Saturday, 7 June 2014

Update June 2014 & Secretary's Report

We have been somewhat remiss in keeping this website  up to date. However the society has been active in other areas. This was outlined in the secretary’s report to the AGM earlier this year , a copy  is attached below.

 Secretary’s Report for year 2013

This was another very eventful year.
Planning for the 2014 Calendar was begun earlier than usual and was well received. Thanks especially to Richie Roberts, Michael Farrell, Margaret Brookes and Geoff Power for all their work in this regard.

The Threshing and field day was held  on August 5th, having been delayed due to dreadful weather. It was very successful and raised  much needed funds for our chosen charity for this year…Waterford Hospice Movement.

The single biggest event was the commemoration of the publication of Matthew Butler’s “History of the Barony of Gaultier in 1913. In conjunction with Waterford News and Star,  Ray McGrath on behalf of the Society supplied a series of 48 articles to the News and Star based on Butler’s work entitled “Rambles in Gaultier Revisited”. The articles were much enjoyed and have been highly praised. Many people made a point of collecting them all and they succeeded in their purpose of alerting local people to the legacy of Matthew Butler and to the richness of the Barony’s history. Our thanks to Ray for a great job done.
The series of articles was launched on January 12th in Jack Meade’s and featured a talk on Butler by Julian Walton.

A welcome addition to the years activities was a group trip on August 25th, 'Heritage Sunday' ,to visit  the “Caiseal”– The Knockroe Passage Tomb in  Co Kilkenny.  It included a talk at the site which is in wonderful condition and is an example of what can be achieved when the proper authorities cooperate with the local community. The passage tomb has been under going several years of excavation, led by Muiris O Sullivan from the Dept of Archaeology at UCD. 

Andrea Waters from UCD speaking at Knockroe Passage Tomb

Eastern Tomb in foreground, Western Tomb  in background

The nearby village of Tullahough was bedecked with bunting  and in celebratory mood. Refreshments were served in the old school house which also contained an exhibition of photographs and documents. We  also visited the Old Slate Quarries which were abandoned in the early 1900’s  and  the famed Crosses of Ahenny to round off an enjoyable day. Hopefully we can organise more such trips in the future.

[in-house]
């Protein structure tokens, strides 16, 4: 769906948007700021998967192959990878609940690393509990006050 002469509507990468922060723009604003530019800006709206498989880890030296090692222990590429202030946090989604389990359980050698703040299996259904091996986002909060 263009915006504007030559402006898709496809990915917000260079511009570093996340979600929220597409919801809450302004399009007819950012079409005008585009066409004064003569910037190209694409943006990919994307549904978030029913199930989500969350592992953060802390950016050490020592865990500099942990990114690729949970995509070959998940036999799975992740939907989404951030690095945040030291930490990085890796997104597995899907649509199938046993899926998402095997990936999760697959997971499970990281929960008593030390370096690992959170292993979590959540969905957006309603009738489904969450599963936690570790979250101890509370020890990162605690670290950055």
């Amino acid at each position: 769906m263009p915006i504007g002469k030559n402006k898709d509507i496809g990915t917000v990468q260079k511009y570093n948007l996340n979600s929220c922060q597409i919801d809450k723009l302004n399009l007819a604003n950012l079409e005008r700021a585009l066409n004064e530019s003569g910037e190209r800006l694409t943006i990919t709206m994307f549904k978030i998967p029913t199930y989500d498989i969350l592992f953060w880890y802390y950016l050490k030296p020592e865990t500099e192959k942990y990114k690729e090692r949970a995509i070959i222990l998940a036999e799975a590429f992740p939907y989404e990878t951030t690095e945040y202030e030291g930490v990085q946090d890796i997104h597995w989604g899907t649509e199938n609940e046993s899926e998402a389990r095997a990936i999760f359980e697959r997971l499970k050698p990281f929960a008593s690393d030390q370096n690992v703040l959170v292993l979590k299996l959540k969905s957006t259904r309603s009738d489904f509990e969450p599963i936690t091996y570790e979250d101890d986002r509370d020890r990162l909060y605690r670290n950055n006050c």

There was an effort to move the Harristown project forward at a meeting at the Giant’s Grave during the Summer, but it has become clear that we do not have the resources to proceed without a significant commitment from National or Local Government.

Continuing our series of lectures as well as organising historical trips seem to be the best way in which we can keep our membership (which now numbers 52), engaged and interested.

 Other Events 
 In addition to the lecture on Passage by Julian Walton, we also had the following speakers ;

22/1/14   Michael Farrell  on ‘The History of the Gaultier Cooperative Movement’
19/2/14   Noel McDonagh ‘ A Virtual Tour of The Pre Christian Sites in Gaultier’
19/3/14   James Eogan on ‘Discovering Prehistoric Gaultier'

As mentioned above, the series of articles ‘Rambles in Gaultier’ was very well receive , even beyond the Barony. A sample is included below and there is a proposal that the complete collection should be published in booklet format. We have selected the Leperstown extract as we have been contacted by a reader in America whose ancestors came from that area and his interest was aroused by the report of Dr Niall Byrne's lecture on the Knights Templar.

Rambles in Gaultier Revisited 26. Leperstown and Leckaun

This is an example from a  series of articles by Ray McGrath and published in the, Waterford  News & Star newspaper covering the Matthew Butler book 'The History of the Barony of Gaultier'